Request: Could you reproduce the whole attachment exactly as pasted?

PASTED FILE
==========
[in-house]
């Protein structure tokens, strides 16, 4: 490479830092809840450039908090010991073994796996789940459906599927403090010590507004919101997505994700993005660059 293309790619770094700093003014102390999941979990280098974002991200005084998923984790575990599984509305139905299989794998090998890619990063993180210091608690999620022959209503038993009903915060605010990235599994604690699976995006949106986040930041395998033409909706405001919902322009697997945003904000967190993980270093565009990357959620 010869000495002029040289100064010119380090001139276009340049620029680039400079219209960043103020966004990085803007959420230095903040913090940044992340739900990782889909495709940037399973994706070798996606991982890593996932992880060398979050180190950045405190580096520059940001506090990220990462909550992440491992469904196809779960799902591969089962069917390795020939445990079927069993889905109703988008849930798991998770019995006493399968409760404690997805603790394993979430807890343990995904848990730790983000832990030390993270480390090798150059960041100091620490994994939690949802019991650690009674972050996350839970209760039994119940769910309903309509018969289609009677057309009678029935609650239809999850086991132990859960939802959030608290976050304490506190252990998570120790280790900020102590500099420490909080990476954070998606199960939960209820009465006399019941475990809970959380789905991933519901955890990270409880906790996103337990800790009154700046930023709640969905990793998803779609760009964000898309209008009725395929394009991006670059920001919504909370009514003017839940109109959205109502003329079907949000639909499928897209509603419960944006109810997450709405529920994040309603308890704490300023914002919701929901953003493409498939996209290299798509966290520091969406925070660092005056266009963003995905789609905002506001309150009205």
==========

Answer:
[in-house]
């Protein structure tokens, strides 16, 4: 490479830092809840450039908090010991073994796996789940459906599927403090010590507004919101997505994700993005660059 293309790619770094700093003014102390999941979990280098974002991200005084998923984790575990599984509305139905299989794998090998890619990063993180210091608690999620022959209503038993009903915060605010990235599994604690699976995006949106986040930041395998033409909706405001919902322009697997945003904000967190993980270093565009990357959620 010869000495002029040289100064010119380090001139276009340049620029680039400079219209960043103020966004990085803007959420230095903040913090940044992340739900990782889909495709940037399973994706070798996606991982890593996932992880060398979050180190950045405190580096520059940001506090990220990462909550992440491992469904196809779960799902591969089962069917390795020939445990079927069993889905109703988008849930798991998770019995006493399968409760404690997805603790394993979430807890343990995904848990730790983000832990030390993270480390090798150059960041100091620490994994939690949802019991650690009674972050996350839970209760039994119940769910309903309509018969289609009677057309009678029935609650239809999850086991132990859960939802959030608290976050304490506190252990998570120790280790900020102590500099420490909080990476954070998606199960939960209820009465006399019941475990809970959380789905991933519901955890990270409880906790996103337990800790009154700046930023709640969905990793998803779609760009964000898309209008009725395929394009991006670059920001919504909370009514003017839940109109959205109502003329079907949000639909499928897209509603419960944006109810997450709405529920994040309603308890704490300023914002919701929901953003493409498939996209290299798509966290520091969406925070660092005056266009963003995905789609905002506001309150009205």